It’s a trap.
And here's how we walk into that trap:
We think we’re ‘helping’ but in fact we’re making ourselves depressed by getting involved in other people’s lives trying to ‘fix and rescue’ them.
We anticipate other people’s needs, and then feel angry when they don’t do what we want them to do.
We try to please others instead of ourselves.
We find it easier to express anger about things done to others rather than things done to us.
We feel guilty when someone tries to help us.
We feel worthless and empty if we don’t have someone to help.
We blame others for the distress we feel. We believe other people are making us depressed.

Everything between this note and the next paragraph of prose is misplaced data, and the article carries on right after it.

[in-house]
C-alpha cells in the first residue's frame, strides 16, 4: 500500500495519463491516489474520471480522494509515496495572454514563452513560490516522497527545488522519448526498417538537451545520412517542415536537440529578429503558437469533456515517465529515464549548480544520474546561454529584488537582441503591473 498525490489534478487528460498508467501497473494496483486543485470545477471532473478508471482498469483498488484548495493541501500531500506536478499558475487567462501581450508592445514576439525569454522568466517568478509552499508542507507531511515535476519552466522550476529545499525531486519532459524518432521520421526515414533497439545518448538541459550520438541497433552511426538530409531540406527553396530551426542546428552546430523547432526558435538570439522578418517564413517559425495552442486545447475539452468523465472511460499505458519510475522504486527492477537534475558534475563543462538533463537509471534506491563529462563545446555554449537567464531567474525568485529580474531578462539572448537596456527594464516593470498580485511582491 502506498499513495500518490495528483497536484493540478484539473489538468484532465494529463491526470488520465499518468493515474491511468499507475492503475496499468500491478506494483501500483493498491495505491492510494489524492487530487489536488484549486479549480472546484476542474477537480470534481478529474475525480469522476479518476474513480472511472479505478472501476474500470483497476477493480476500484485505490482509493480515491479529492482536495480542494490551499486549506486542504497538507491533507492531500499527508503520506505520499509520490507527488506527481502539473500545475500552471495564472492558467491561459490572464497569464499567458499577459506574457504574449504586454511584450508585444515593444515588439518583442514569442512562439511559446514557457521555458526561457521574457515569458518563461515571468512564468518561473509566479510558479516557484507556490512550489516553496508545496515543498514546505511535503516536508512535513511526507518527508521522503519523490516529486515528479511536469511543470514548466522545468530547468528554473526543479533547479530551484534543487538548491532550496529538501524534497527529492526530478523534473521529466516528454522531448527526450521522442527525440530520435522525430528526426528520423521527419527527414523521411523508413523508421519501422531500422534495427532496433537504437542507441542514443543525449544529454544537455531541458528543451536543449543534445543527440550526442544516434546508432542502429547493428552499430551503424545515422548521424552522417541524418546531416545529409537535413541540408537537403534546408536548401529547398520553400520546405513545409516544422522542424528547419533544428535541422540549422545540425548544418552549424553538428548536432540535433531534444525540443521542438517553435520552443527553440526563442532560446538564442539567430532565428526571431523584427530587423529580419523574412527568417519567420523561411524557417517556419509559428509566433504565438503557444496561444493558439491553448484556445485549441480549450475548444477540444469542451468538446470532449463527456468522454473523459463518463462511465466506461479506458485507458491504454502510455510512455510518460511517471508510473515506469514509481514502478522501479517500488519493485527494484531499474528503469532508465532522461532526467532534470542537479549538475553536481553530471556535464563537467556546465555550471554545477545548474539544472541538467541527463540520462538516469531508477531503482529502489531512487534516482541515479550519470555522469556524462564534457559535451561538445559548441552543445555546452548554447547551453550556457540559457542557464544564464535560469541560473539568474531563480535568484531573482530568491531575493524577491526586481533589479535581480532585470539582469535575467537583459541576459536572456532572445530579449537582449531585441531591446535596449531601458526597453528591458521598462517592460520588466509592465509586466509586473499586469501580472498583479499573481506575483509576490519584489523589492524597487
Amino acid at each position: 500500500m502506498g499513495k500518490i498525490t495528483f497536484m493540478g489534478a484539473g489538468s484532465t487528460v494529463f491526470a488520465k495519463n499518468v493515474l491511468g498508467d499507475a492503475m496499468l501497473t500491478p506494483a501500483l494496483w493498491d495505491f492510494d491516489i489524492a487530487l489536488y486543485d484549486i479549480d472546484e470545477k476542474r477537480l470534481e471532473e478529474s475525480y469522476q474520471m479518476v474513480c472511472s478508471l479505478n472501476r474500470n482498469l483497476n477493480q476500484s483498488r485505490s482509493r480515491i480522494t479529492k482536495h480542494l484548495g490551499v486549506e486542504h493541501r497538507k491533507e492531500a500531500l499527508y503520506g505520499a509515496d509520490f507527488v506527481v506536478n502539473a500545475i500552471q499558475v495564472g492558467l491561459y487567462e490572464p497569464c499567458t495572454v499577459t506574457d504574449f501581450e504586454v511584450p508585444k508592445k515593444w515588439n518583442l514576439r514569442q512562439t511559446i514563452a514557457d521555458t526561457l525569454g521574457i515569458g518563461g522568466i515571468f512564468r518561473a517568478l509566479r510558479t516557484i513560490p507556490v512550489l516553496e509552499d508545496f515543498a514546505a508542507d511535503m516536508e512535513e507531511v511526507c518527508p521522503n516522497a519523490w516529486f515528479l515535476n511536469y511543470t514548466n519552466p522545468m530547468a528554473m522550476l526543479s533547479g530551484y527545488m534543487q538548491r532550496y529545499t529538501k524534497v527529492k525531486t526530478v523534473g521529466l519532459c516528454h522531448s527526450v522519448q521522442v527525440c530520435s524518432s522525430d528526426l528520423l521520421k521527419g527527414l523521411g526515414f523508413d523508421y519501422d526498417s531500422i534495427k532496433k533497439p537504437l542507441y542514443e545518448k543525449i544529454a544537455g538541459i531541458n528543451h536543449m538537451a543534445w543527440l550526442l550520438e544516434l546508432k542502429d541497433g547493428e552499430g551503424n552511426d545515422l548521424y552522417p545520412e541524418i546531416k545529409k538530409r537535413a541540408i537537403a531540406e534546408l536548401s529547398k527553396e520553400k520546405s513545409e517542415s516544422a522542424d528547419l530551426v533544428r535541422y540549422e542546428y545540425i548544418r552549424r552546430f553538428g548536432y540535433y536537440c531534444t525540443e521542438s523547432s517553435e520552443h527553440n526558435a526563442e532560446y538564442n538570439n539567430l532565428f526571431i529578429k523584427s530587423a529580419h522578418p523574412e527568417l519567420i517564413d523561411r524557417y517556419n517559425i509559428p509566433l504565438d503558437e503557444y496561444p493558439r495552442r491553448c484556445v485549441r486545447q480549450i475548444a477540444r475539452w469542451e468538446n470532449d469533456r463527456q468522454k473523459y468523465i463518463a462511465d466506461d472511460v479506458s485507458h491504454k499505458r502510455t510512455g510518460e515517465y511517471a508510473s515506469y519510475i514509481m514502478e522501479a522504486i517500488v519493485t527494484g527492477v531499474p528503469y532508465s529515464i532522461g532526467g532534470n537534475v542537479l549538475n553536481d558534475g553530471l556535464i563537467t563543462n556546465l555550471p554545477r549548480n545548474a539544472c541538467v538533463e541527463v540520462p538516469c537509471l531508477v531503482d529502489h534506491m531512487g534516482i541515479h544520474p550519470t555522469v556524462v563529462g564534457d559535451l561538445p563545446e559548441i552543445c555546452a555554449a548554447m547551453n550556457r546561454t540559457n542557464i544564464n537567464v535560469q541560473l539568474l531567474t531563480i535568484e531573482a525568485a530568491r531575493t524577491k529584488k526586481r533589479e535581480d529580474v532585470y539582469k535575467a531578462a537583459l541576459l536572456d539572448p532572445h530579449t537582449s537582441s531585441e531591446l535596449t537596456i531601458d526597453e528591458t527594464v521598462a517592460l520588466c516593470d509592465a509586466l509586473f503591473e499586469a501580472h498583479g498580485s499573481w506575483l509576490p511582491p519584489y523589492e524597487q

How can we become fully responsible for ourselves? Let’s first look at the victim/persecutor seesaw.
A simple analogy can help to demonstrate what happens to us when we don’t take responsibility for ourselves, instead preferring to be caught up in other people lives. It’s called the ‘victim/persecutor seesaw’.
At one end we have the persecutor and, at the other, the victim. We continually seesaw from one type of thinking to the other.
When we’re depressed we see ourselves as victims. We perceive we are victims of society because:
We can’t get where we want to be
Of our childhood because of the way we were raised
Of our friends abandoning us
Getting a raw deal from our workplace
Others’ behavior in our relationships etc.
We compare ourselves with others and generally come bottom of the pile. Other people seem to have so much going for them, get good luck, land on their feet, never have anything to worry about and have people giving them a break.